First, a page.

Teenage happiness carries on well into adult life. Researchers from the University of Cambridge and the Medical Research Council's Unit for Lifelong Health and Ageing used information from 2,776 people taking part in the 1946 British birth-cohort study of people born in that year. When the participants were between 13 and 15 they were assessed by their teachers as to whether they were 'very popular with other children,' 'unusually happy and contented, made 'friends extremely easily,' and were 'extremely energetic and never tired.' The teachers also rated the children's conduct problems - restlessness, daydreaming, disobedience, lying etc - and emotional problems such as anxiety, fearfulness, diffidence, avoidance of attention etc. The researchers then compared these ratings to people's mental health, job satisfaction, relationships and social activities several decades later. They found that teenagers who were rated positively by their teachers were significantly more likely to have higher levels of well-being later in life, including more job satisfaction, more frequent contact with family and friends and more regular engagement in social and leisure activities. Happy children were also 60% less likely to develop mental disorders throughout their lives, although they were actually more likely to get divorced.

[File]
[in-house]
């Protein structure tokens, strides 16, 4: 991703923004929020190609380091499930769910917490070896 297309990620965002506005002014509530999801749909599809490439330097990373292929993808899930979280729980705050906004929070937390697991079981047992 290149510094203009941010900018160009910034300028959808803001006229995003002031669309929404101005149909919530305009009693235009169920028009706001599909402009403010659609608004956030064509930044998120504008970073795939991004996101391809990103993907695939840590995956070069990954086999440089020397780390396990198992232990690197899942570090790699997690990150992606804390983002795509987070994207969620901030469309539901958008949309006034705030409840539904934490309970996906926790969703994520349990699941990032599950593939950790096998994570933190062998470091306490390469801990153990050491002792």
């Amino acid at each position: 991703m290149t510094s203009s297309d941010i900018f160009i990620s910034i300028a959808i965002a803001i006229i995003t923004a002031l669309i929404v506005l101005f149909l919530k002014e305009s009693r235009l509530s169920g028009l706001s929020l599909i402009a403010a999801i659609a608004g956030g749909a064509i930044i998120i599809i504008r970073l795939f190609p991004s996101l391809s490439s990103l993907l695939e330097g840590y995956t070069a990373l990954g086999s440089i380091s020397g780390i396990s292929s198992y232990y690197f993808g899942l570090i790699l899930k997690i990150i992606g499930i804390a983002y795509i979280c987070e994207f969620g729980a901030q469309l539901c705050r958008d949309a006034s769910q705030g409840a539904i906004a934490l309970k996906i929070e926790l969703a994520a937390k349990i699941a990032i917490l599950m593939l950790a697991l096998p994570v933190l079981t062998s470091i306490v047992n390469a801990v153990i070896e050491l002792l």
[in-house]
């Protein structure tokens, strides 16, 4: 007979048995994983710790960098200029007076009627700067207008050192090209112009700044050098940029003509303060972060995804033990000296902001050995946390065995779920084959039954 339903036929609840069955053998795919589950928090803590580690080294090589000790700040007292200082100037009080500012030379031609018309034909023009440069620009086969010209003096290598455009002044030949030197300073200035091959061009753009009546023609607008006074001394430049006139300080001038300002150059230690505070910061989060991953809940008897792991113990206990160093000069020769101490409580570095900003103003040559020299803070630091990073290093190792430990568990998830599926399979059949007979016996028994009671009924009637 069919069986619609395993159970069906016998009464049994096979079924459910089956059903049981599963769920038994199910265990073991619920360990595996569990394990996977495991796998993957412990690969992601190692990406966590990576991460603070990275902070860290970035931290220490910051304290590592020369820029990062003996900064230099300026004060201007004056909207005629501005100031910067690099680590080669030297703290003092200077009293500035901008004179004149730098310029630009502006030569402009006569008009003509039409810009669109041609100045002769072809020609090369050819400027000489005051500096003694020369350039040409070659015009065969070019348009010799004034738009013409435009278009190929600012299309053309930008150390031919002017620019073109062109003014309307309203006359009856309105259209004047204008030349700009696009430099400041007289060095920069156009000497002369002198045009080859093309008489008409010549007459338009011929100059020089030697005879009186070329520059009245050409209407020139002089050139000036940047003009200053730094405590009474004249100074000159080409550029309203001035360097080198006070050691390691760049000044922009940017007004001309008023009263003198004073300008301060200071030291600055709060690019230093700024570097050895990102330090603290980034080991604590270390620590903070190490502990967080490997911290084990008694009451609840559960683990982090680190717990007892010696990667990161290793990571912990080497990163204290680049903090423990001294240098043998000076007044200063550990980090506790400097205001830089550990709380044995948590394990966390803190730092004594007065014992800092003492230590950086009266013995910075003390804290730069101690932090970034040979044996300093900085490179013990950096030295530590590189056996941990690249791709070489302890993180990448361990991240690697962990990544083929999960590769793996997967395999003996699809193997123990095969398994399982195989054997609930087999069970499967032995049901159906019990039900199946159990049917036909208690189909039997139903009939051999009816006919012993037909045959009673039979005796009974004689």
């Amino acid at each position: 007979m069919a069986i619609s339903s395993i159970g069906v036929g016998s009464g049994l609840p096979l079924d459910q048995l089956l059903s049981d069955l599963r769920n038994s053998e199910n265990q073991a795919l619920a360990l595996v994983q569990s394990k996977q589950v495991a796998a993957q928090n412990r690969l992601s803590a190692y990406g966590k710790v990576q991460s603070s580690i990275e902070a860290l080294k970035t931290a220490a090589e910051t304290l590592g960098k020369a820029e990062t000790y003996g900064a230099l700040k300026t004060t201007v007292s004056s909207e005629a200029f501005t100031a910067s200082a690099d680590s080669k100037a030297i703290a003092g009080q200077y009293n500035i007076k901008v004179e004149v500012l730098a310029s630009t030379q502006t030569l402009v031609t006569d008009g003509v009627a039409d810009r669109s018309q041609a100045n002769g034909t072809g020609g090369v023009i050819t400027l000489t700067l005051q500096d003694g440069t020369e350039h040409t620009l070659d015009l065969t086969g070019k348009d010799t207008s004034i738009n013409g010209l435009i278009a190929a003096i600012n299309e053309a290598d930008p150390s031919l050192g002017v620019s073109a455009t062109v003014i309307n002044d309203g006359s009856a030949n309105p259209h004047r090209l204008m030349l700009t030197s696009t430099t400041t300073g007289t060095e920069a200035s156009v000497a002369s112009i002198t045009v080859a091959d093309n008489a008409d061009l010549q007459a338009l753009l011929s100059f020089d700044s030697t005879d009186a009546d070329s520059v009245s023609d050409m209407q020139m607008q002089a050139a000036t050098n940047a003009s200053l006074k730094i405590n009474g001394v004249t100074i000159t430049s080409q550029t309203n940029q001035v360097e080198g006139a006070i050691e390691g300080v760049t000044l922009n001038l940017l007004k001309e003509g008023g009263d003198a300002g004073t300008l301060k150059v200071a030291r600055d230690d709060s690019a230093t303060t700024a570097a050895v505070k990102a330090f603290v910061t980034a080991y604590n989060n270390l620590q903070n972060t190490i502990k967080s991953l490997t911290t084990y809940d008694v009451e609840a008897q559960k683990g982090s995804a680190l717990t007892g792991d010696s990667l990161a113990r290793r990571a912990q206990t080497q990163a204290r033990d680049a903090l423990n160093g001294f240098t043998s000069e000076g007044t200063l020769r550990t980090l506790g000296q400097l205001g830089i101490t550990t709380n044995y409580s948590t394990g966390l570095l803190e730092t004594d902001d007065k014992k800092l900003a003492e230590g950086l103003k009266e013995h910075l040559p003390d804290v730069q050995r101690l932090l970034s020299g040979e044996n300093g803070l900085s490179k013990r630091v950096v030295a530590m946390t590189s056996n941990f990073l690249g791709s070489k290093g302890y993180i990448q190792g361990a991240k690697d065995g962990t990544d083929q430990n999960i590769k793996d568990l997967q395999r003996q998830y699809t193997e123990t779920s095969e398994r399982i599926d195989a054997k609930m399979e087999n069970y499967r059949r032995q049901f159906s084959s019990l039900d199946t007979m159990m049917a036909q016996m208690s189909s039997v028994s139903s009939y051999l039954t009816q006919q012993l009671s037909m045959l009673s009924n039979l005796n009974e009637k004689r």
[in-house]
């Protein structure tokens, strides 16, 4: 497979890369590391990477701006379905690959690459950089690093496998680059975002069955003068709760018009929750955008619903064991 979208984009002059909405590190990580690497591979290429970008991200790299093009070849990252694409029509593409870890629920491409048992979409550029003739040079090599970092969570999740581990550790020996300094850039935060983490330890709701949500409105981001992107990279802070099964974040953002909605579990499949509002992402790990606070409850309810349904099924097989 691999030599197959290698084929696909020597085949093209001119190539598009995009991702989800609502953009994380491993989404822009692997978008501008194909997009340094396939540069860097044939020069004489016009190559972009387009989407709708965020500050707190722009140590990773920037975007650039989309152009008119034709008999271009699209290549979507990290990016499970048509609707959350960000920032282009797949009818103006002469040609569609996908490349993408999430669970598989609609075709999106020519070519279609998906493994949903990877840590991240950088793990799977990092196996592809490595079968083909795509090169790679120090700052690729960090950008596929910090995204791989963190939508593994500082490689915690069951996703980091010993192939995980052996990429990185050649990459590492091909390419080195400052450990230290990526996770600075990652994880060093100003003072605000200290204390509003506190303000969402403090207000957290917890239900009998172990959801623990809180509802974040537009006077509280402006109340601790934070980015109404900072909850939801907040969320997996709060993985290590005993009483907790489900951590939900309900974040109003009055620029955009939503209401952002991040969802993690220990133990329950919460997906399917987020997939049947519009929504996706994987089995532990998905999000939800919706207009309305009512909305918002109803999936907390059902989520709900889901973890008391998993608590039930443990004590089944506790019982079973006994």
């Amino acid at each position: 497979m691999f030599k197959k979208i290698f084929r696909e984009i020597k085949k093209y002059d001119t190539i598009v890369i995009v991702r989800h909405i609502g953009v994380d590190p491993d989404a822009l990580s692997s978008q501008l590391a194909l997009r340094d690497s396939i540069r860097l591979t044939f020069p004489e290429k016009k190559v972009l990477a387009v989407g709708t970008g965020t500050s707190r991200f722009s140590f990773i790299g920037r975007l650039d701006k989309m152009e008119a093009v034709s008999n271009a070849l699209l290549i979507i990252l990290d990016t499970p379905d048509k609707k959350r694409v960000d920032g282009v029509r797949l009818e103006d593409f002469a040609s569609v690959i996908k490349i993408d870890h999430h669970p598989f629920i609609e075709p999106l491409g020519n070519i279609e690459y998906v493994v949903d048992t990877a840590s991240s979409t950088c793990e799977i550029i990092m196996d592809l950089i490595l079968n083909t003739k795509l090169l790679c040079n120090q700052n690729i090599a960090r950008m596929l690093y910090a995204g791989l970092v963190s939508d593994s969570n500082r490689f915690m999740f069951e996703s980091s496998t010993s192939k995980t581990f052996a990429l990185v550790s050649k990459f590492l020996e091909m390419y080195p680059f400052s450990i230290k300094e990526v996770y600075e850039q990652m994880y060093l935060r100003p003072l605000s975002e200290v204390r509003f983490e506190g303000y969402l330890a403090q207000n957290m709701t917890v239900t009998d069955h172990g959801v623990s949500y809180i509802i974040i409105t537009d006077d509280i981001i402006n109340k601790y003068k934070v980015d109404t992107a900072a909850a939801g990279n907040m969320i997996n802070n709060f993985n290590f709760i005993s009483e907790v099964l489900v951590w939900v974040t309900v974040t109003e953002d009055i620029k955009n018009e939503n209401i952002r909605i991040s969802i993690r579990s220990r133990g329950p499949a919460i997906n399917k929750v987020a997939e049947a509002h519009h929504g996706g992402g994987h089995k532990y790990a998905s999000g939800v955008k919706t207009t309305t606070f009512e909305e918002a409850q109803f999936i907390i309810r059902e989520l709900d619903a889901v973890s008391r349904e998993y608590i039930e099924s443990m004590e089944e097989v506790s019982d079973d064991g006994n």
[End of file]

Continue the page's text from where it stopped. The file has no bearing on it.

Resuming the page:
You can find out more information about this study here.